Ellis v. Smith, 022321 NMDC, 2:18-CV-00012-JCH-KRS

Docket Nº2:18-CV-00012-JCH-KRS
Opinion JudgeKEVIN R. SWEAZEA UNITED STATES MAGISTRATE JUDGE
Party NameGENE GILBERT ELLIS III, Petitioner, v. RAYMOND SMITH, Warden, and ATTORNEY GENERAL STATE OF NEW MEXICO, Respondents.
Case DateFebruary 23, 2021
CourtUnited States District Courts, 10th Circuit, District of New Mexico

GENE GILBERT ELLIS III, Petitioner,

v.

RAYMOND SMITH, Warden, and ATTORNEY GENERAL STATE OF NEW MEXICO, Respondents.

No. 2:18-CV-00012-JCH-KRS

United States District Court, D. New Mexico

February 23, 2021

PROPOSED FINDINGS AND RECOMMENDED DISPOSITION

KEVIN R. SWEAZEA UNITED STATES MAGISTRATE JUDGE

On a spring day in 2012, while armed with a knife, Petitioner Gene Gilbert Ellis III entered an apartment without permission and forced a thirteen-year-old girl to engage in multiple nonconsensual sexual acts. After pleading guilty to nine criminal counts relating to these events, Ellis was sentenced to forty-three years in prison and an indeterminate period of supervised parole for a period of at least five years to life.

In the instant habeas corpus petition filed pursuant to 28 U.S.C. § 2254, Ellis alleges that his attorney rendered ineffective assistance as to his sentence, and he contends that several of his counts of conviction amount to double jeopardy or are otherwise constitutionally infirm. (Doc. 1). Respondents have filed an answer to Ellis's petition on the merits. (Doc. 28). On January 8, 2018, the Court referred this case to United States Magistrate Judge Kevin R. Sweazea to conduct any necessary hearings and to recommend an ultimate disposition. (See Doc. 3). Having considered the parties' submissions along with the available record, the undersigned RECOMMENDS that Ellis's habeas petition be DENIED.

I. BACKGROUND

A. Background and State-Court Proceedings

On May 23, 2012, Ellis entered an apartment in Artesia, New Mexico without permission. (See Ex. BB at 2); (see also Ex. B at 1-2).1 Finding thirteen-year-old M.W. alone in the apartment, Ellis walked up behind her, held a knife to her throat, and then forced her to undress and perform oral sex on him. (See Ex. BB at 2). When M.W. refused his subsequent order to go to the bedroom, Ellis held the knife in one hand, punched M.W. with the other, and then dragged her by her hair into the bedroom. (See id.). Ellis then held down M.W., climbed on top of her, and proceeded to penetrate her vaginally with his finger, tongue, and penis. (See id.). Ellis also placed his mouth on M.W.'s right breast. (See id.). When M.W. begged him to stop, Ellis pulled her hair again and directed her to stop talking. (See id.). When he finished, Ellis grabbed his knife and told M.W. would kill her, her aunt, and her aunt's infant child (both of whom also lived with M.W.) if she told anyone about these events. (See Id. at 3). He then threw M.W.'s phone at her and left the apartment. (See id.).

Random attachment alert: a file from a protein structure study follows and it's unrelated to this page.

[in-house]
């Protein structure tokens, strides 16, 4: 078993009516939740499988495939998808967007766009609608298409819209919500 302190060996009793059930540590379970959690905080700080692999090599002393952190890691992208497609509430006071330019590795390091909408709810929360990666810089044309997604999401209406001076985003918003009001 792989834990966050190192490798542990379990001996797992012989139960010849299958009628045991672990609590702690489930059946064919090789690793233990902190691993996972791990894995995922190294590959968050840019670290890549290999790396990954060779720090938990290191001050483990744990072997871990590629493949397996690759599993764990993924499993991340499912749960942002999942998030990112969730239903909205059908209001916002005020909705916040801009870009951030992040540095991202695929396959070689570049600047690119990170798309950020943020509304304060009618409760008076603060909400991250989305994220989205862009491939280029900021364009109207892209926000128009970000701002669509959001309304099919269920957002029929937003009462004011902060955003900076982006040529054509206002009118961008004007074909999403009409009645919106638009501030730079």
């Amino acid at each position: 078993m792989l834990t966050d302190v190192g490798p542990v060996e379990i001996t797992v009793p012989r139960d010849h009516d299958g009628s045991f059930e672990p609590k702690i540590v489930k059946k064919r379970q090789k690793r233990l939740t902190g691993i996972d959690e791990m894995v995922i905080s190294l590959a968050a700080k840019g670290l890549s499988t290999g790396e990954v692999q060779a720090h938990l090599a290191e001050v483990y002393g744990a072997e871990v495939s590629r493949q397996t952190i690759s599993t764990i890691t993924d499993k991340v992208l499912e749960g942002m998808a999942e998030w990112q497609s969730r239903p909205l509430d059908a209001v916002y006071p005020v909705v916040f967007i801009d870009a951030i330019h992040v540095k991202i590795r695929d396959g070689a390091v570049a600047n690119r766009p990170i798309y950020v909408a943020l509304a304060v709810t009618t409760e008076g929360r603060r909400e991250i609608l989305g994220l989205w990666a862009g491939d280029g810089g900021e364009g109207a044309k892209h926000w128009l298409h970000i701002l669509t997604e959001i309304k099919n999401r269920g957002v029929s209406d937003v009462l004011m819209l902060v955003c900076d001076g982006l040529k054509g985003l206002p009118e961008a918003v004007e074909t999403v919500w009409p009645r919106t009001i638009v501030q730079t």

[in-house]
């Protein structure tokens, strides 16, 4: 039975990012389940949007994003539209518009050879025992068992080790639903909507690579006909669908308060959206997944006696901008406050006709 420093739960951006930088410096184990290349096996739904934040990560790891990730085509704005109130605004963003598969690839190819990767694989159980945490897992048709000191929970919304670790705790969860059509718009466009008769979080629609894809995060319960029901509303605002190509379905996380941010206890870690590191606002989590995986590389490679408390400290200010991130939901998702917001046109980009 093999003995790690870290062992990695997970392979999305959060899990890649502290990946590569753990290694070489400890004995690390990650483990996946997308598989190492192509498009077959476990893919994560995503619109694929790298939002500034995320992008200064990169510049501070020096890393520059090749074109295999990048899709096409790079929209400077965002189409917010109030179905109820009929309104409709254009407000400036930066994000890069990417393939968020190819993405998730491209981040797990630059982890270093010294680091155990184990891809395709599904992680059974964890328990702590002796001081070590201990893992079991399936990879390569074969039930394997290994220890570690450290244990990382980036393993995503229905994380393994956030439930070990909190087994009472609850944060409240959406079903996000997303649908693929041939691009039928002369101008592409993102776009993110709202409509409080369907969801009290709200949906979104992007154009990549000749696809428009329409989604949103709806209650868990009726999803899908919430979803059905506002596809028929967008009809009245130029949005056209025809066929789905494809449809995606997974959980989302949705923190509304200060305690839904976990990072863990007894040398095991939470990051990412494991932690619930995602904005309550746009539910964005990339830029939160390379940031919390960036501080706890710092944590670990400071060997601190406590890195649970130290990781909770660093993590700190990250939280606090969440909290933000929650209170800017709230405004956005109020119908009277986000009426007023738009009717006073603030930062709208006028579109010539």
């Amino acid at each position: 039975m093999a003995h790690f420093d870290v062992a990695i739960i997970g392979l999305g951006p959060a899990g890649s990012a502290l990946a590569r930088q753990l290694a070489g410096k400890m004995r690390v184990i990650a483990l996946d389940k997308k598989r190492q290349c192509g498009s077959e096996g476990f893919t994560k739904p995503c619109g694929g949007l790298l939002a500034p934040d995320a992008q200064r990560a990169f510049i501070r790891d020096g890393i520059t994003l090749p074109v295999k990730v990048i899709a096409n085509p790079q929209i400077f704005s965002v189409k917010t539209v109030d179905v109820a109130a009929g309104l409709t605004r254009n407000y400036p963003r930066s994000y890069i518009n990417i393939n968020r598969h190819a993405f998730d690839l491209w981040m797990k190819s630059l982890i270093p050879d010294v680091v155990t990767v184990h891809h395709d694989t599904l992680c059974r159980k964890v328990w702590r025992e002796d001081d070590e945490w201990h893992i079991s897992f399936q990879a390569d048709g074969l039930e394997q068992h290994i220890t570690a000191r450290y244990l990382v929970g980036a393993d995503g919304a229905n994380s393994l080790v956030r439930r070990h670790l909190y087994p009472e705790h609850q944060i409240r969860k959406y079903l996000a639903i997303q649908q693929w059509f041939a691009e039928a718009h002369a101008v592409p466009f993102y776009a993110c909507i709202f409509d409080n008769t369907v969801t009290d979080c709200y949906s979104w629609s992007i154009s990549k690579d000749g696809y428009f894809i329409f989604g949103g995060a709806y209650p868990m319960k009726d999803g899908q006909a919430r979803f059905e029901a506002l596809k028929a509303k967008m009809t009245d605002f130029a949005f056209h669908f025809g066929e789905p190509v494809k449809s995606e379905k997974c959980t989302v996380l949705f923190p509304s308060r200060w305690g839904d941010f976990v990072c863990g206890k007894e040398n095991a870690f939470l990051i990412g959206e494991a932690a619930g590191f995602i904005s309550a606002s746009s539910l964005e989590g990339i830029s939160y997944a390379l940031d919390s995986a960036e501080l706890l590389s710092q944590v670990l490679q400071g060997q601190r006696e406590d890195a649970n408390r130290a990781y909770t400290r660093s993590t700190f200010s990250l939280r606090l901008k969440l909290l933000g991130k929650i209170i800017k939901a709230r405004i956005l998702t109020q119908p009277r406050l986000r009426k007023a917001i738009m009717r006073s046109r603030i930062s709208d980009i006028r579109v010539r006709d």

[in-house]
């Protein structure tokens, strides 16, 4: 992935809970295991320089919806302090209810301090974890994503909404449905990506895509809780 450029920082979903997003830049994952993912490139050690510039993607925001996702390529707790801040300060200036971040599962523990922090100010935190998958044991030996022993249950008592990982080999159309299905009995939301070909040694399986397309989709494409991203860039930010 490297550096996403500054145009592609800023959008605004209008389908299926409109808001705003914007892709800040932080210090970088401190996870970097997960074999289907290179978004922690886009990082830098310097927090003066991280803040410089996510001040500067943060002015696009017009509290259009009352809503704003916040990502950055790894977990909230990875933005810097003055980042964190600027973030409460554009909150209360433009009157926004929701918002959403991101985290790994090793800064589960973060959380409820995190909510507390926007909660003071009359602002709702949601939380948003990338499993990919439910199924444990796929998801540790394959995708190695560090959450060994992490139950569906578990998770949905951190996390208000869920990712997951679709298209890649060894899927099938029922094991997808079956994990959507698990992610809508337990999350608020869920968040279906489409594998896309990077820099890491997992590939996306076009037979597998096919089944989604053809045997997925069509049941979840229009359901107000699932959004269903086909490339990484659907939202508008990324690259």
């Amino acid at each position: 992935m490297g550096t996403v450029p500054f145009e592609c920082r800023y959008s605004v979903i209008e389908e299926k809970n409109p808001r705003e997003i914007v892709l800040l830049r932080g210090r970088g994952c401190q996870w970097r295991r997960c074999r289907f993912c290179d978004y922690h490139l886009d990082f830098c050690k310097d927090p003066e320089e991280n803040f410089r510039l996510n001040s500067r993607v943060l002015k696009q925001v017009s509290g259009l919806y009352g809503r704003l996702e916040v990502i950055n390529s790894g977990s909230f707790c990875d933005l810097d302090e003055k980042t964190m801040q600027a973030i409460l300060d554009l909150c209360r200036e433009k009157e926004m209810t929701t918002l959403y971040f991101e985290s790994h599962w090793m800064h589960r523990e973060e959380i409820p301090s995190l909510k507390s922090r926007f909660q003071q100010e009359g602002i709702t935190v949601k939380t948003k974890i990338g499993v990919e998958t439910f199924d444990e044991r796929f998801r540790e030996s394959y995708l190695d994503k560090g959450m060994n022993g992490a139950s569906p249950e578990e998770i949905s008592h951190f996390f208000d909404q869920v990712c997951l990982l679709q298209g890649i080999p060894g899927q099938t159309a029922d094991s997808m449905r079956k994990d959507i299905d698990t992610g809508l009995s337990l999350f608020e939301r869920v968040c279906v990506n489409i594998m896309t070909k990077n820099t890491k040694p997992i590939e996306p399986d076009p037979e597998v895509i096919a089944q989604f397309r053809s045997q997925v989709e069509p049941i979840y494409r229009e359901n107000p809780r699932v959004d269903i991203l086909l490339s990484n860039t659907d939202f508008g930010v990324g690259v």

An investigation that followed revealed traces of semen and saliva, with DNA that was matched to Ellis. (See Ex. BB at 3). Ellis was charged with first-degree kidnapping, four counts of second-degree criminal sexual penetration (“CSP”) involving the use of a deadly weapon, one count of second-degree criminal sexual contact of a minor (“CSCM”) involving use of a deadly weapon, one count of aggravated burglary involving use of a deadly weapon, one count of aggravated assault with a deadly weapon, and one count of bribery of a witness (threats/false testimony). (Ex. D). A supplemental information was later filed contending that Ellis was a habitual offender under New Mexico law due to a prior felony conviction. (Ex. E).

Ellis pleaded not guilty at his arraignment in August 2012, and he waived a preliminary hearing. (See Ex. LL at 3); (Ex. J at 2). However, at a pre-trial conference three months later, with no plea offer on the table, Ellis changed his plea to guilty on all counts. (See Ex. LL at 4); (see also Ex. J at 2); (Ex. AA at 6); (Ex. BB at 4); (Ex. BB att. C ¶¶ 7, 12). Ellis now claims that he did so “at the behest of trial counsel, ” who allegedly told him that he would receive “a sentencing benefit of no more than 15 years” if he accepted responsibility for his crimes. (Doc. 1 at 16). For his part, Ellis's attorney Frank B. Patterson has attested that his office informed Ellis that he was facing 105 years in prison with habitual time and enhancements, but that Ellis stated “that he knew he was guilty and he just wanted to get it over with.” (Ex. BB att. C ¶¶ 4, 8). Moreover, according to Patterson, Ellis had sent letters to the victim and the district attorney describing his attack and apologizing for it. (See Id. ¶ 11). Patterson also attested, and Ellis does not dispute, that Ellis communicated that he wished to change his plea to guilty when the two met at the pretrial conference. (Id. ¶ 12). In any event, Ellis pleaded “straight up” guilty at his November 2012 conference, and the state court accepted this plea. (See, e.g., Ex. AA at 6).